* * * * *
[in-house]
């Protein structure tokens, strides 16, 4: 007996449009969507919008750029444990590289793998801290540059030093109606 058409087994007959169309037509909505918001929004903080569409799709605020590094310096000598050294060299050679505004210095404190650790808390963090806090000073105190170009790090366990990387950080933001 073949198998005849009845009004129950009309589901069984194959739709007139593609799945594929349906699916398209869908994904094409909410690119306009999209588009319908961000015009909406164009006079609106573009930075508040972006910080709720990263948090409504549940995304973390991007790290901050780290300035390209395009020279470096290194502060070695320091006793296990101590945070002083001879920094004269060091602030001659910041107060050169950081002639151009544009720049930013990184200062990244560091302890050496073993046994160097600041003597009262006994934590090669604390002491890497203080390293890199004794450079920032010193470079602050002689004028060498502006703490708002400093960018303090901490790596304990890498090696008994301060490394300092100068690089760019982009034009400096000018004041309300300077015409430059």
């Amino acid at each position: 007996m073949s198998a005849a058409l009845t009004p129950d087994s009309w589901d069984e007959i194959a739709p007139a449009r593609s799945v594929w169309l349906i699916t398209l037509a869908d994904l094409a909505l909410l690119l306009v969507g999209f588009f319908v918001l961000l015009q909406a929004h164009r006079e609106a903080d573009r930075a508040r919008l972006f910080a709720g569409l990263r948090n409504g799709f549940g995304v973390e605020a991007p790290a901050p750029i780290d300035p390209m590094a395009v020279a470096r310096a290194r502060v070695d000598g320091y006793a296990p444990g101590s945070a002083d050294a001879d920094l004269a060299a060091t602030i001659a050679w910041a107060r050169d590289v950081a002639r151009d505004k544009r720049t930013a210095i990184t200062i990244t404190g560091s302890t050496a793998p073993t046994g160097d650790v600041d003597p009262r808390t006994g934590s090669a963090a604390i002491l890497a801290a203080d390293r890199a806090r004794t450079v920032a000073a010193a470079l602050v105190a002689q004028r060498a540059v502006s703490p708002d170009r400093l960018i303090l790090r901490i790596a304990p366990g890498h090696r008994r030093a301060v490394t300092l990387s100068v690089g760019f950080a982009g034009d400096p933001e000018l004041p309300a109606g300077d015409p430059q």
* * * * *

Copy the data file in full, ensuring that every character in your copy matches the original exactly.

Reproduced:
[in-house]
């Protein structure tokens, strides 16, 4: 007996449009969507919008750029444990590289793998801290540059030093109606 058409087994007959169309037509909505918001929004903080569409799709605020590094310096000598050294060299050679505004210095404190650790808390963090806090000073105190170009790090366990990387950080933001 073949198998005849009845009004129950009309589901069984194959739709007139593609799945594929349906699916398209869908994904094409909410690119306009999209588009319908961000015009909406164009006079609106573009930075508040972006910080709720990263948090409504549940995304973390991007790290901050780290300035390209395009020279470096290194502060070695320091006793296990101590945070002083001879920094004269060091602030001659910041107060050169950081002639151009544009720049930013990184200062990244560091302890050496073993046994160097600041003597009262006994934590090669604390002491890497203080390293890199004794450079920032010193470079602050002689004028060498502006703490708002400093960018303090901490790596304990890498090696008994301060490394300092100068690089760019982009034009400096000018004041309300300077015409430059």
């Amino acid at each position: 007996m073949s198998a005849a058409l009845t009004p129950d087994s009309w589901d069984e007959i194959a739709p007139a449009r593609s799945v594929w169309l349906i699916t398209l037509a869908d994904l094409a909505l909410l690119l306009v969507g999209f588009f319908v918001l961000l015009q909406a929004h164009r006079e609106a903080d573009r930075a508040r919008l972006f910080a709720g569409l990263r948090n409504g799709f549940g995304v973390e605020a991007p790290a901050p750029i780290d300035p390209m590094a395009v020279a470096r310096a290194r502060v070695d000598g320091y006793a296990p444990g101590s945070a002083d050294a001879d920094l004269a060299a060091t602030i001659a050679w910041a107060r050169d590289v950081a002639r151009d505004k544009r720049t930013a210095i990184t200062i990244t404190g560091s302890t050496a793998p073993t046994g160097d650790v600041d003597p009262r808390t006994g934590s090669a963090a604390i002491l890497a801290a203080d390293r890199a806090r004794t450079v920032a000073a010193a470079l602050v105190a002689q004028r060498a540059v502006s703490p708002d170009r400093l960018i303090l790090r901490i790596a304990p366990g890498h090696r008994r030093a301060v490394t300092l990387s100068v690089g760019f950080a982009g034009d400096p933001e000018l004041p309300a109606g300077d015409p430059q």